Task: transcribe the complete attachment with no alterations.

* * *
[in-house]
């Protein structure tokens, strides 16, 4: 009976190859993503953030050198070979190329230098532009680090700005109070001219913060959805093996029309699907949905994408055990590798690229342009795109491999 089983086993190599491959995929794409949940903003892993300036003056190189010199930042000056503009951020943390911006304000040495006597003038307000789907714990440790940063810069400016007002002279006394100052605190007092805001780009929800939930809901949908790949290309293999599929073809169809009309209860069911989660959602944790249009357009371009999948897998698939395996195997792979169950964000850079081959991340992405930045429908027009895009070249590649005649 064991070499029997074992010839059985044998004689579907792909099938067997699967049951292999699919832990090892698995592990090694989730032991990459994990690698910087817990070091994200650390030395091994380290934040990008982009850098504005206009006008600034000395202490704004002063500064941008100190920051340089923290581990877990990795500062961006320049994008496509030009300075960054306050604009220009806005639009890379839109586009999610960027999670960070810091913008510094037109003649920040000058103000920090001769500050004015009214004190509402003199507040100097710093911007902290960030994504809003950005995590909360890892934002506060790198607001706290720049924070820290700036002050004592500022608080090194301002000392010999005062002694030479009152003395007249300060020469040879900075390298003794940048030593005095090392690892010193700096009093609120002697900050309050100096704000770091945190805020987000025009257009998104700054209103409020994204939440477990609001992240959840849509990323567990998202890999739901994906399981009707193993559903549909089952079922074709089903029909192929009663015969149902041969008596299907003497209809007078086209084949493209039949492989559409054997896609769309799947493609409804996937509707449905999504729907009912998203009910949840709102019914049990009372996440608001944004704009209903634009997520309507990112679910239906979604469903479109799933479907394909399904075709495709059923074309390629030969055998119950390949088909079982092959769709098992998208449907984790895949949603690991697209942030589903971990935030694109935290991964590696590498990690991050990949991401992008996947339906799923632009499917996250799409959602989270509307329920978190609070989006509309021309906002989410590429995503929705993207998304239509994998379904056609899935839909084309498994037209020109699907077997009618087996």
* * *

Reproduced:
[in-house]
């Protein structure tokens, strides 16, 4: 009976190859993503953030050198070979190329230098532009680090700005109070001219913060959805093996029309699907949905994408055990590798690229342009795109491999 089983086993190599491959995929794409949940903003892993300036003056190189010199930042000056503009951020943390911006304000040495006597003038307000789907714990440790940063810069400016007002002279006394100052605190007092805001780009929800939930809901949908790949290309293999599929073809169809009309209860069911989660959602944790249009357009371009999948897998698939395996195997792979169950964000850079081959991340992405930045429908027009895009070249590649005649 064991070499029997074992010839059985044998004689579907792909099938067997699967049951292999699919832990090892698995592990090694989730032991990459994990690698910087817990070091994200650390030395091994380290934040990008982009850098504005206009006008600034000395202490704004002063500064941008100190920051340089923290581990877990990795500062961006320049994008496509030009300075960054306050604009220009806005639009890379839109586009999610960027999670960070810091913008510094037109003649920040000058103000920090001769500050004015009214004190509402003199507040100097710093911007902290960030994504809003950005995590909360890892934002506060790198607001706290720049924070820290700036002050004592500022608080090194301002000392010999005062002694030479009152003395007249300060020469040879900075390298003794940048030593005095090392690892010193700096009093609120002697900050309050100096704000770091945190805020987000025009257009998104700054209103409020994204939440477990609001992240959840849509990323567990998202890999739901994906399981009707193993559903549909089952079922074709089903029909192929009663015969149902041969008596299907003497209809007078086209084949493209039949492989559409054997896609769309799947493609409804996937509707449905999504729907009912998203009910949840709102019914049990009372996440608001944004704009209903634009997520309507990112679910239906979604469903479109799933479907394909399904075709495709059923074309390629030969055998119950390949088909079982092959769709098992998208449907984790895949949603690991697209942030589903971990935030694109935290991964590696590498990690991050990949991401992008996947339906799923632009499917996250799409959602989270509307329920978190609070989006509309021309906002989410590429995503929705993207998304239509994998379904056609899935839909084309498994037209020109699907077997009618087996």